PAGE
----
It’s easy to maintain my serenity and sobriety when I’ve placed myself in a controlled environment. Sterile. No outside agitators. Nothing to contaminate my right-sized piece of mind. Because nothing keeps me on the straight and narrow like a bunch of alone time with my thoughts.
Step Two: came to believe that a Power greater than ourselves could restore us to sanity.
I’ve got to drop the “everything would be fine if everyone just left me alone” notion as a solution. The only reason I do better by myself is because I don’t call myself out on my own shit. And when I do, it’s only two fulfill my self-pity quotient; some days I need to dig down deep into depression. Of course I can handle it alone. I’ll just sit here and subconsciously blame everyone and everything for my foul mood, the one that I’m actively avoiding trying to remove myself from. What’s the matter? Everything and nothing. At the same time. The anguish of inertia.
Imagine the daily relief that would come if I reminded myself of Step Two each morning? I could be restored to sanity if I stopped clinging and turned in my mental keys each day? Because insanity isn’t just the definition of doing the same thing over and over, etc. For me it’s thinking the same things over and over, and turning those thoughts into truths based on nothing more than obsessive-compulsive repetition. That’s seeing the world through a fun house mirror of my own creation, fit to accentuate my unique cuts and bruises, fashioned after my particular strand of self-loathing, where I am the gargoyle, hiding in the darkness of the traveling sideshow, where those standing behind me in the mirror, the perfect people, ignore me.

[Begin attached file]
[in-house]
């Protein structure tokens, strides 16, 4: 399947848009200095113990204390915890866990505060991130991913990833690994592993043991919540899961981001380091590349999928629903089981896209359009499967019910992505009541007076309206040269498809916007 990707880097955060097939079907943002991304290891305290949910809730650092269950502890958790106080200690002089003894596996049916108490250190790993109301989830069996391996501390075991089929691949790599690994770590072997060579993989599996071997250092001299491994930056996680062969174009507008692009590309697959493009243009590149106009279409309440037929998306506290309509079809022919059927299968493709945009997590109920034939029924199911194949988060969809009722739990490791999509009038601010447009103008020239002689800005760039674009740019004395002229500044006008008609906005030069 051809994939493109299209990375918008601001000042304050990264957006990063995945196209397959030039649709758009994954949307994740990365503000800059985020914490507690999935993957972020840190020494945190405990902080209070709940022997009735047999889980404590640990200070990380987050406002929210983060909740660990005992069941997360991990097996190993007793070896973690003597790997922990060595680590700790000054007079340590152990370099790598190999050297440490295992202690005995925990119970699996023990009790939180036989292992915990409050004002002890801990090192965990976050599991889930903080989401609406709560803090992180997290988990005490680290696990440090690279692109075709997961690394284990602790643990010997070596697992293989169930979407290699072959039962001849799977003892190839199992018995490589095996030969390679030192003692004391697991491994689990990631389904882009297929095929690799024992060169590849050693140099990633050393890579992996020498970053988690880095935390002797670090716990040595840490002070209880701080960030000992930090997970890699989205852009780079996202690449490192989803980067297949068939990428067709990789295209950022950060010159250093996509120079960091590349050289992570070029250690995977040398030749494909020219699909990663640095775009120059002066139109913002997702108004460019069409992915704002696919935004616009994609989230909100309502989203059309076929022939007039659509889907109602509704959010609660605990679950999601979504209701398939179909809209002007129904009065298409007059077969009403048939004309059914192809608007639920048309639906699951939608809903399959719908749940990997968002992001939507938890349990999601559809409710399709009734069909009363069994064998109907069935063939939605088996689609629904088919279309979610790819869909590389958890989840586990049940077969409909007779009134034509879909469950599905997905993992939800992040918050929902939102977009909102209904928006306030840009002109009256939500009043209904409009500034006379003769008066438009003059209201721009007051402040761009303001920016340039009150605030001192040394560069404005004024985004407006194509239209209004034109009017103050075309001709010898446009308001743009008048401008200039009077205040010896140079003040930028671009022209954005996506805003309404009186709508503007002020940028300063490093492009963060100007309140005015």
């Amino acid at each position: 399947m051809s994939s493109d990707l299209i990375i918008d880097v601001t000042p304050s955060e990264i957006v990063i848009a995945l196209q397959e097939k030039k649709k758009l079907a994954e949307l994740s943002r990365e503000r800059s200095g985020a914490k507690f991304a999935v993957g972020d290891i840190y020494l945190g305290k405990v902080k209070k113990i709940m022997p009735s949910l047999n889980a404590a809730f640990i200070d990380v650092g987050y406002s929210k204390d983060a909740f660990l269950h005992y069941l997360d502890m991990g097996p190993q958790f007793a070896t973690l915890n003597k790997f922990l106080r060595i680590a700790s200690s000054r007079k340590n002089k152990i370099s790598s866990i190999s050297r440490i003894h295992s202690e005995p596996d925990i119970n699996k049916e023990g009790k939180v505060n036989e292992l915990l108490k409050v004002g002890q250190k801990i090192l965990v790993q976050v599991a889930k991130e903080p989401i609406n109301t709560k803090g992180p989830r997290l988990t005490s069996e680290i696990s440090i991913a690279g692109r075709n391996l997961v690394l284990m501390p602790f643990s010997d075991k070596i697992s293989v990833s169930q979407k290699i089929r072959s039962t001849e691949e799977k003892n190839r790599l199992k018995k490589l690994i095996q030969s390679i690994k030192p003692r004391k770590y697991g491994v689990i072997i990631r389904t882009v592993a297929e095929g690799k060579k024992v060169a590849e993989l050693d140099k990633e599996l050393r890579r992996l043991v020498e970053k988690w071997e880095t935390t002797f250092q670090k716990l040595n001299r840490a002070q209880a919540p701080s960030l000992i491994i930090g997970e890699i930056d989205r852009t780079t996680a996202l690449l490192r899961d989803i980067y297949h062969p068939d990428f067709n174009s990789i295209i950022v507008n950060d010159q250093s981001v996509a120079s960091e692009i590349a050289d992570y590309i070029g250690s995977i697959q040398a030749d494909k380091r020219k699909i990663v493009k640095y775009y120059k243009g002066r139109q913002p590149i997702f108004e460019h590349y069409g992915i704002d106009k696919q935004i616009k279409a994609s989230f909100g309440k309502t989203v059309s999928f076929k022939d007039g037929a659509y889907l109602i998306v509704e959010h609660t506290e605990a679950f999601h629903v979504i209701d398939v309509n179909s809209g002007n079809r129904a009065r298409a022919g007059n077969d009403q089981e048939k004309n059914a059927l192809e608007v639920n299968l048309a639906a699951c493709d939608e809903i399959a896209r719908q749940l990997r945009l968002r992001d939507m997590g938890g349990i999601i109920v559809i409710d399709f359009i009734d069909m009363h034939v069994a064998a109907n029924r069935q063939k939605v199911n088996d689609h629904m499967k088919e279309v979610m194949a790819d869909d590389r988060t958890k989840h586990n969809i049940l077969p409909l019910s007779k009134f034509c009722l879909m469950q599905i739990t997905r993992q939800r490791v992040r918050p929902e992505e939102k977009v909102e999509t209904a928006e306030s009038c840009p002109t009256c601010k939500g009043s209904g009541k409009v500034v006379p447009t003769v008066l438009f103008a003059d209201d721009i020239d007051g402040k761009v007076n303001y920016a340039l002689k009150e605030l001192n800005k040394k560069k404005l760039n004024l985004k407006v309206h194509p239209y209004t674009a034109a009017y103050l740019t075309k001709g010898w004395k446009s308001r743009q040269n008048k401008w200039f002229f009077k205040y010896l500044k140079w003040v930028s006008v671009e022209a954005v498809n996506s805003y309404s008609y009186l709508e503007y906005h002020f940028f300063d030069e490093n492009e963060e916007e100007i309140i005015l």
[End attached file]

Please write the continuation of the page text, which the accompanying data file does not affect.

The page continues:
Understanding the difference between letting go and controlling without knowing. It’s pretty simple in concept, but in practice, it’s a slippery bugger. Whenever I verbally or mentally say, “I don’t care,” I’m clinging to something. Most likely, something petty and embarrassing to admit. When I let go, I’m able to see the value in something or someone who may not meet any of my needs, but does for others, and it needn’t be condemned for it’s perceived uselessness. To each their own. If that’s all I’ve ever really wanted, I gotta be willing to give it out.
“Letting go” is a tough one for me too. You are right, “I don’t care” is not the way. Of course we do care about how things work out or events of our lives. I have settled on to concentrate on my efforts and not the outcome. To do whatever seems like the right thing to do, knowing that most things are beyond my control.
Amen to that. Letting go for me often feels like I’m accepting defeat; that I’ll later be chastised for letting go of something I should have clung to like grim death. Pretending to not care is the passive/aggressive way I let people know that I’ve been wounded, how deeply determined by my level of not caring.